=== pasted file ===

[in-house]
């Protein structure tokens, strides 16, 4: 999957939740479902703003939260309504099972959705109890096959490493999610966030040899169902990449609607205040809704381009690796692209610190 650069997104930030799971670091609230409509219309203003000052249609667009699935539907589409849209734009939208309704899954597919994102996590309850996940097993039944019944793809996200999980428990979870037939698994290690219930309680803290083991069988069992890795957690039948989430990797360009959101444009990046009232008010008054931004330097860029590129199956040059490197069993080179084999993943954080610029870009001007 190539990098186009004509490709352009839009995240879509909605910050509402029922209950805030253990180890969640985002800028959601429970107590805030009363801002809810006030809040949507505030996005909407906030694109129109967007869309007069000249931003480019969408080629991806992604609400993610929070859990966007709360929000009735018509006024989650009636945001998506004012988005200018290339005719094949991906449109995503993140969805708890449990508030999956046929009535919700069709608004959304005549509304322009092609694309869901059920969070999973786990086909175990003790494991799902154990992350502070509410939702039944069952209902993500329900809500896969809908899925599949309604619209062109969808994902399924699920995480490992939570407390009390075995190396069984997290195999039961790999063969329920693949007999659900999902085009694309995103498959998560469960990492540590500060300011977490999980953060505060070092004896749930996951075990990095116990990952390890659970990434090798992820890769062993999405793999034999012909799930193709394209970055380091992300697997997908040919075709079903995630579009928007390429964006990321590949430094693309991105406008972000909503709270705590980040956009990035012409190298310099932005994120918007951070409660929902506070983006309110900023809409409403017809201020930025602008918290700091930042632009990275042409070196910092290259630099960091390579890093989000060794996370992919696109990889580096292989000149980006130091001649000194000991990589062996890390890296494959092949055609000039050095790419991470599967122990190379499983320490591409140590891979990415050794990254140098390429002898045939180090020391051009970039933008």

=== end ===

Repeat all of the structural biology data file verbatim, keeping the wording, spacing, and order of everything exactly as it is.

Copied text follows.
[in-house]
């Protein structure tokens, strides 16, 4: 999957939740479902703003939260309504099972959705109890096959490493999610966030040899169902990449609607205040809704381009690796692209610190 650069997104930030799971670091609230409509219309203003000052249609667009699935539907589409849209734009939208309704899954597919994102996590309850996940097993039944019944793809996200999980428990979870037939698994290690219930309680803290083991069988069992890795957690039948989430990797360009959101444009990046009232008010008054931004330097860029590129199956040059490197069993080179084999993943954080610029870009001007 190539990098186009004509490709352009839009995240879509909605910050509402029922209950805030253990180890969640985002800028959601429970107590805030009363801002809810006030809040949507505030996005909407906030694109129109967007869309007069000249931003480019969408080629991806992604609400993610929070859990966007709360929000009735018509006024989650009636945001998506004012988005200018290339005719094949991906449109995503993140969805708890449990508030999956046929009535919700069709608004959304005549509304322009092609694309869901059920969070999973786990086909175990003790494991799902154990992350502070509410939702039944069952209902993500329900809500896969809908899925599949309604619209062109969808994902399924699920995480490992939570407390009390075995190396069984997290195999039961790999063969329920693949007999659900999902085009694309995103498959998560469960990492540590500060300011977490999980953060505060070092004896749930996951075990990095116990990952390890659970990434090798992820890769062993999405793999034999012909799930193709394209970055380091992300697997997908040919075709079903995630579009928007390429964006990321590949430094693309991105406008972000909503709270705590980040956009990035012409190298310099932005994120918007951070409660929902506070983006309110900023809409409403017809201020930025602008918290700091930042632009990275042409070196910092290259630099960091390579890093989000060794996370992919696109990889580096292989000149980006130091001649000194000991990589062996890390890296494959092949055609000039050095790419991470599967122990190379499983320490591409140590891979990415050794990254140098390429002898045939180090020391051009970039933008």